business

Business Week Index: The Week Ahead

INSTALLMENT CREDIT
      Tuesday, Mar. 7   Consumers probably added about $9 billion more to their debt 
      burdens in January. That's the median forecast of economists surveyed by MMS 
      International, a division of McGraw-Hill Inc. Installment credit had soared 
      through much of 1994, with a peak of $15.2 billion added in August. So, debt as 
      a percentage of disposable income rose by a full percentage point, hitting 
      17.8% by yearend. But in December, debt grew by a relatively modest $7.4 
      billion, and the expected gain in January may signal that households are 
      pulling back on their use of credit cards as they also moderate their spending. 
      In fact, the addition to revolving credit, which encompasses credit cards,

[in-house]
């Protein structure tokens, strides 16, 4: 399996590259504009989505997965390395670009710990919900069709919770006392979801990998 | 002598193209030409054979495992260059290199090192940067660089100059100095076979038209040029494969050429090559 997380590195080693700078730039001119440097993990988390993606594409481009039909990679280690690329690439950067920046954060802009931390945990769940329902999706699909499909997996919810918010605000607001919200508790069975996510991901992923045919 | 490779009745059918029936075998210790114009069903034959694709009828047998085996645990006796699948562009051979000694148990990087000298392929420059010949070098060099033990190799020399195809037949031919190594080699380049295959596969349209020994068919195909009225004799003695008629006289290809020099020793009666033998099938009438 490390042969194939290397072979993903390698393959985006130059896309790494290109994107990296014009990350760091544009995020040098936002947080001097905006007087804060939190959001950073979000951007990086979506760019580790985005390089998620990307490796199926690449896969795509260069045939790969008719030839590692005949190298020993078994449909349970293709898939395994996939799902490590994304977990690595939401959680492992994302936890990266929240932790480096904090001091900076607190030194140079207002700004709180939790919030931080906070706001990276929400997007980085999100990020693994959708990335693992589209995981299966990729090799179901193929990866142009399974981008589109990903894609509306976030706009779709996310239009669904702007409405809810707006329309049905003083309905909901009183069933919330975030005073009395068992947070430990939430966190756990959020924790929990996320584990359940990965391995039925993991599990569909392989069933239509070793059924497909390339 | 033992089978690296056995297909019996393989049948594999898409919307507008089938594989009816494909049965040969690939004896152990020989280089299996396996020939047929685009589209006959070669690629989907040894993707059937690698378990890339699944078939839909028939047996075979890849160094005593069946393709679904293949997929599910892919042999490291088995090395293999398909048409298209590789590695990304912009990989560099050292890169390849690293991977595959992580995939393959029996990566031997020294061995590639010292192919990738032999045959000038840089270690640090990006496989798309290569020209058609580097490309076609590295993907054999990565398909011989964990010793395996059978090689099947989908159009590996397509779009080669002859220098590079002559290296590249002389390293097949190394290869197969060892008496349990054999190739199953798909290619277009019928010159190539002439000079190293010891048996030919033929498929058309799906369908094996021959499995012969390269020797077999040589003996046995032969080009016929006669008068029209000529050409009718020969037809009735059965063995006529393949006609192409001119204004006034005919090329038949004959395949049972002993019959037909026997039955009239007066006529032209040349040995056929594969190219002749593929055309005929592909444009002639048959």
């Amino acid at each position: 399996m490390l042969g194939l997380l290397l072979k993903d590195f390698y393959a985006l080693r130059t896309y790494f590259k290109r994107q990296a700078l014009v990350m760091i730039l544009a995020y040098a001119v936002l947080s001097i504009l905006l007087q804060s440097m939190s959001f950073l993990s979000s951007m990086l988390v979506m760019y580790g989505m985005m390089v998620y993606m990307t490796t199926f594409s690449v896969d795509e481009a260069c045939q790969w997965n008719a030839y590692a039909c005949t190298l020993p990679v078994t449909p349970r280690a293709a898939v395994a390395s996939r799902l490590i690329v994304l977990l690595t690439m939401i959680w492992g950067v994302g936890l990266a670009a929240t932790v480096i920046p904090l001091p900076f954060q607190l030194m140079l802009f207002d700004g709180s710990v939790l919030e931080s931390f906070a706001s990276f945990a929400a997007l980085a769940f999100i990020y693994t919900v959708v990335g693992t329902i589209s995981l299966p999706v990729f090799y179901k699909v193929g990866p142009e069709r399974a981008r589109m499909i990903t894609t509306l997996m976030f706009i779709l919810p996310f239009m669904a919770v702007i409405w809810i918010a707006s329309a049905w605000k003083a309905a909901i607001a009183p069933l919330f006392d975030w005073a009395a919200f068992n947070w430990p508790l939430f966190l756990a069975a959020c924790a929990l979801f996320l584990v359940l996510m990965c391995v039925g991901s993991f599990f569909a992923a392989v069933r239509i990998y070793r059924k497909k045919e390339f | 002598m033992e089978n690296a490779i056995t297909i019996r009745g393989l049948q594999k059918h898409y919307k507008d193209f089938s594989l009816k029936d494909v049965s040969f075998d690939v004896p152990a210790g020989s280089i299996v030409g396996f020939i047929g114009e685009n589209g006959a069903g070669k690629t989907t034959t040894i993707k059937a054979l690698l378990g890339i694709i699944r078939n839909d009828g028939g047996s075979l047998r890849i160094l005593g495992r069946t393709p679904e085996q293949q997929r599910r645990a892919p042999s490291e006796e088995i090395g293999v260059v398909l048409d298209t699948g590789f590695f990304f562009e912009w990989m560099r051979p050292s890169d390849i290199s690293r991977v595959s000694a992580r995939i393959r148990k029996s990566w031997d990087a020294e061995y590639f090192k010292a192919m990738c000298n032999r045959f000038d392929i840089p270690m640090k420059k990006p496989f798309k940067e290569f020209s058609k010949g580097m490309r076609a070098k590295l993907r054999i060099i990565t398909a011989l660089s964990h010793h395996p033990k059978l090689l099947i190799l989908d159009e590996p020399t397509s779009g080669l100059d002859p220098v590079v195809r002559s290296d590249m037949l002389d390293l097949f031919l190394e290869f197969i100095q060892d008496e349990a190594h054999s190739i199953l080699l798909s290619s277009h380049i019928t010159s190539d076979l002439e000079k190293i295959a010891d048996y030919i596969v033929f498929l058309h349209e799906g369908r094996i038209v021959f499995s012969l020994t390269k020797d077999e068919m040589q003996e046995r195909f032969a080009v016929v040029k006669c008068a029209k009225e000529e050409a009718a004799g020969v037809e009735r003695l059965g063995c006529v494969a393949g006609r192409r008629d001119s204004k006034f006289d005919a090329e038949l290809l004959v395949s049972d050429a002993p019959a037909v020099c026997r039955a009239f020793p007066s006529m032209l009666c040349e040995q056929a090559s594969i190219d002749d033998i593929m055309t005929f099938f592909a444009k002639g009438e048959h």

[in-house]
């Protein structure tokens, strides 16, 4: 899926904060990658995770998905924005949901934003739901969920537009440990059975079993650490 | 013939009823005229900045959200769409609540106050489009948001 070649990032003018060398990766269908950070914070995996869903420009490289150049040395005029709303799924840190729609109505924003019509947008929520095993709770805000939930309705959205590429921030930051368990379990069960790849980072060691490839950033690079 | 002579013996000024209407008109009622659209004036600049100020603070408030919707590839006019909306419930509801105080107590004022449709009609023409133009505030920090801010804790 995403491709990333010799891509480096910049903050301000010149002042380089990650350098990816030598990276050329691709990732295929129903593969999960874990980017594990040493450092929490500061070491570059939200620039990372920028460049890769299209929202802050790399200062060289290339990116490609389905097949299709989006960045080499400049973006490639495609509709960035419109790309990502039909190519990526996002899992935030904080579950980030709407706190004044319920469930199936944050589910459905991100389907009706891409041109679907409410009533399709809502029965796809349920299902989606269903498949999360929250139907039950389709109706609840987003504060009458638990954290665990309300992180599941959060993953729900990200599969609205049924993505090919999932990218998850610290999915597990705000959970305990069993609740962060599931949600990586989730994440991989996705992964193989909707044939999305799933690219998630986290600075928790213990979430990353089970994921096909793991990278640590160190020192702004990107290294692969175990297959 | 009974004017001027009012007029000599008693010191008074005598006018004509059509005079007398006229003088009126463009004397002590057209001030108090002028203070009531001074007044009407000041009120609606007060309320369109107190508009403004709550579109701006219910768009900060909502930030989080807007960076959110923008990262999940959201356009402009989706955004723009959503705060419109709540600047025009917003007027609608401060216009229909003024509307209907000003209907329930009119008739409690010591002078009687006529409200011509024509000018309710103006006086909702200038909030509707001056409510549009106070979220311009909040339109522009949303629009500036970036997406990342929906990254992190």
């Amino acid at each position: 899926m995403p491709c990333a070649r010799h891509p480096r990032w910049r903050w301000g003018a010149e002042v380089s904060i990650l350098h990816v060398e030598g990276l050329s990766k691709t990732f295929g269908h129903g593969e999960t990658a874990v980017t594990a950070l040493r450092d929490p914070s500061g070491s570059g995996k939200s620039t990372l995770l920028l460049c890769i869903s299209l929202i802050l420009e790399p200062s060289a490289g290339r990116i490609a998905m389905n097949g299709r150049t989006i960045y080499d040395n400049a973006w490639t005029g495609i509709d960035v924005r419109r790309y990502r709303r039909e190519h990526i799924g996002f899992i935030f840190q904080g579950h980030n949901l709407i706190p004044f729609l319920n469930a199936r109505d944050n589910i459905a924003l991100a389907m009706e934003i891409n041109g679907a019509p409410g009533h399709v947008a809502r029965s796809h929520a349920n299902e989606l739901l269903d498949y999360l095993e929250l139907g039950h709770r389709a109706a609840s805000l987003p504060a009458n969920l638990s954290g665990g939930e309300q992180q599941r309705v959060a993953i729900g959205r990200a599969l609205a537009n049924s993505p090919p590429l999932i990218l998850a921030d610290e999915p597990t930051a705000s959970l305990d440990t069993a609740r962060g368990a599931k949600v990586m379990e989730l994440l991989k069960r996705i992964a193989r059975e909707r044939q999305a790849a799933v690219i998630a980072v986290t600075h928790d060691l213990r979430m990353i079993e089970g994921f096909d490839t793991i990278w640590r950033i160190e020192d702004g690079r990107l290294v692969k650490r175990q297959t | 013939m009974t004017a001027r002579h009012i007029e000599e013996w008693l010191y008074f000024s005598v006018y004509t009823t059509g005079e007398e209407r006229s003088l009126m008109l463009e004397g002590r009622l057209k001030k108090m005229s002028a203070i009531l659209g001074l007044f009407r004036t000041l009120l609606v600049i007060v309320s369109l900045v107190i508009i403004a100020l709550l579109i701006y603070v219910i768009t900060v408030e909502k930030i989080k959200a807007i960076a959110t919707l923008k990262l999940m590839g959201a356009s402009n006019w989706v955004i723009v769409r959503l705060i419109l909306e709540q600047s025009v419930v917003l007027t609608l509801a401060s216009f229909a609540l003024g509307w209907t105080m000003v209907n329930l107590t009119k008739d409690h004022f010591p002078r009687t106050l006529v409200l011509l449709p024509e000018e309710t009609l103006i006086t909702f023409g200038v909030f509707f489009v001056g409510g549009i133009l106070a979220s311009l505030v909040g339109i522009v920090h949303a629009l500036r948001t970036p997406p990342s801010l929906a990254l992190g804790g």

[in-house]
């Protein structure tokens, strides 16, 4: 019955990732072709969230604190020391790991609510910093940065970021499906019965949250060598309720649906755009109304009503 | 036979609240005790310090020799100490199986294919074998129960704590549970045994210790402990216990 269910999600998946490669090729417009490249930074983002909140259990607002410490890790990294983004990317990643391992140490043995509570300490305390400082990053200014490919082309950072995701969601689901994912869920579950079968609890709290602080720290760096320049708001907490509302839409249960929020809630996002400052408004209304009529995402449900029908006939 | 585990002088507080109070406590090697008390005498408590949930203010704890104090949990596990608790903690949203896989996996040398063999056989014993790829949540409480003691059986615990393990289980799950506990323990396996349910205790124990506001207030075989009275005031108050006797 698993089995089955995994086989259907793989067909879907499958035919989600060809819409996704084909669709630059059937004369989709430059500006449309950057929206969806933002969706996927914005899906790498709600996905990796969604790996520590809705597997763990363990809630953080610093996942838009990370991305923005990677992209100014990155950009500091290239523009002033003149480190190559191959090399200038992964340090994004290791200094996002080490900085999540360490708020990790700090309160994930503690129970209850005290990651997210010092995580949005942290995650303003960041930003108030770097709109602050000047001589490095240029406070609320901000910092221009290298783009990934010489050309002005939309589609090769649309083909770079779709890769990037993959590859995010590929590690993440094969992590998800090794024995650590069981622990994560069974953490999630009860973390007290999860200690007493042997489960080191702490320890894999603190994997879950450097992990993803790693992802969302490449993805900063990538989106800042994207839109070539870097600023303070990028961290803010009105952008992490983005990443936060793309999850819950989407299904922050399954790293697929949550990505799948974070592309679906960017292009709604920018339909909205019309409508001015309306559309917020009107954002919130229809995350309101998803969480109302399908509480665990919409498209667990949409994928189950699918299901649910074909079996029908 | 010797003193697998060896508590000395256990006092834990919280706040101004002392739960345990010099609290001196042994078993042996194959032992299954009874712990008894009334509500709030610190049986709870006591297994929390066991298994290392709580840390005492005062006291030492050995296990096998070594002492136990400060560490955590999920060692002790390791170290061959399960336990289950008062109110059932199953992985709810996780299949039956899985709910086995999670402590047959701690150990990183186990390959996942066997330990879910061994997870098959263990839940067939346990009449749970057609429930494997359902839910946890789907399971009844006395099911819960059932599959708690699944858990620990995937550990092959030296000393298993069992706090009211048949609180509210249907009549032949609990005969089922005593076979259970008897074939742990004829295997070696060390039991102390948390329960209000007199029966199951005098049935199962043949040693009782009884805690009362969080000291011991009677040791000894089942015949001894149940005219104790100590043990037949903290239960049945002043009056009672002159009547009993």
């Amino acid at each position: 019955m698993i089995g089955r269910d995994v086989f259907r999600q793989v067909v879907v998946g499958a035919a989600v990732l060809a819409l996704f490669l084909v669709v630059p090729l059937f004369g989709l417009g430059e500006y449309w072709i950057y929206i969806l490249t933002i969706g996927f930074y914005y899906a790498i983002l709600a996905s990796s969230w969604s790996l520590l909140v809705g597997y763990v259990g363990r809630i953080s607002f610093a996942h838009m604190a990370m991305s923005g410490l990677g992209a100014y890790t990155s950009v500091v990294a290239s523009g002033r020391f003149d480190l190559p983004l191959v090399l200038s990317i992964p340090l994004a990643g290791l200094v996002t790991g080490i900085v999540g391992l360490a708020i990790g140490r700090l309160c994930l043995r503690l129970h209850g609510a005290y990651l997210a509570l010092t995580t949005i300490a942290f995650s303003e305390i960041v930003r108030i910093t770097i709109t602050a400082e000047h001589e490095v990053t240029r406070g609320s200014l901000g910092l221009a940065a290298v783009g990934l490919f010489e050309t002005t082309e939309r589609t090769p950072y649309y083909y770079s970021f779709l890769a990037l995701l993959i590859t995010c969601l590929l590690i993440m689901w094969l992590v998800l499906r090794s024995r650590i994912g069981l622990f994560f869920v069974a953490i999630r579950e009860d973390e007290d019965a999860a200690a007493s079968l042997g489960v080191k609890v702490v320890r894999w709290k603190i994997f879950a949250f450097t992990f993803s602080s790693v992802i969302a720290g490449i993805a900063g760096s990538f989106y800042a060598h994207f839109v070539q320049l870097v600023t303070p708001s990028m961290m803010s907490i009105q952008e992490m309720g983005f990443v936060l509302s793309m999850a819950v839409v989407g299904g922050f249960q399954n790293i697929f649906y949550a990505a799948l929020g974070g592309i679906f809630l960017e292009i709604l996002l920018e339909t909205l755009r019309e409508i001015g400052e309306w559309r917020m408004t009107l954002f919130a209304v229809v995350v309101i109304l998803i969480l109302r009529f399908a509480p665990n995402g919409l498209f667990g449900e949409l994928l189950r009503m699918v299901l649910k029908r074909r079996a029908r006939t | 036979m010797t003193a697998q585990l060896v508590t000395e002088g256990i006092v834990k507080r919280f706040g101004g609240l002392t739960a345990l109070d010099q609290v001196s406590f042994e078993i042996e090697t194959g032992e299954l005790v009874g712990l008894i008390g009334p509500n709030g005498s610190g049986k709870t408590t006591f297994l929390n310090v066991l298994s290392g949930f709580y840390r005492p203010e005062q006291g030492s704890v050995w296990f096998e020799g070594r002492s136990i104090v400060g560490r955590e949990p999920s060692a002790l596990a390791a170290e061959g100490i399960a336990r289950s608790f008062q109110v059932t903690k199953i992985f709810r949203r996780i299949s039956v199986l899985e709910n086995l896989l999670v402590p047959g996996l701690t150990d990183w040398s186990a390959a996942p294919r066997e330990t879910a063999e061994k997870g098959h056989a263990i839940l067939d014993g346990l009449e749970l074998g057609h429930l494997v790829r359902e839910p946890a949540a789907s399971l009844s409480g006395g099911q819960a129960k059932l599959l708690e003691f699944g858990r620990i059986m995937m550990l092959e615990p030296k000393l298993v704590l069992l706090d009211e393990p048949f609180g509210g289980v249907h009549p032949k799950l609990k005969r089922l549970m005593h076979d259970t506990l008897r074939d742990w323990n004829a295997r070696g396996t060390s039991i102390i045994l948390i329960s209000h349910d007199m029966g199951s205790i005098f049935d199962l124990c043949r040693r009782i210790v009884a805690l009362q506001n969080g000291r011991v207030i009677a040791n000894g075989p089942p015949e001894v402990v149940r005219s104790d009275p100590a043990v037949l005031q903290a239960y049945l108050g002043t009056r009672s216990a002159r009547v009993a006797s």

slowed sharply in December compared with the previous two months.
      UNEMPLOYMENT CLAIMS
      Thursday, Mar. 9, 8:30 a.m.  Initial claims for state unemployment benefits 
      probably fell back to around 325,000 for the week that ended on Mar. 4. Filings 
      had jumped to a 349,000 pace in the week of Feb. 17, one of the highest levels 
      in the past year.
      EMPLOYMENT
      Friday, Mar. 10, 8:30 a.m.  The MMS median forecast for nonfarm payrolls calls 
      for a solid increase of 240,000 in February, almost twice the 134,000 new jobs 
      created in January. However, the range of employment projections is quite wide, 
      from a small 101,000 new jobs to a huge 350,000. In 1994, nonfarm payrolls 
      expanded by almost 3.5 million, but higher interest rates and a slower economy 
      mean that job growth won't be nearly as fast this year. The MMS survey also 
      calls for a February gain of 25,000 new factory jobs, on top of 35,000 new 
      hires in December and 39,000 jobs in January. The unemployment rate, which 
      ticked up to 5.7% in January from 5.4% in December, is expected to slip 
      slightly, to 5.6%. That's still low enough to generate fears about wage 
      pressures and inflation.
      
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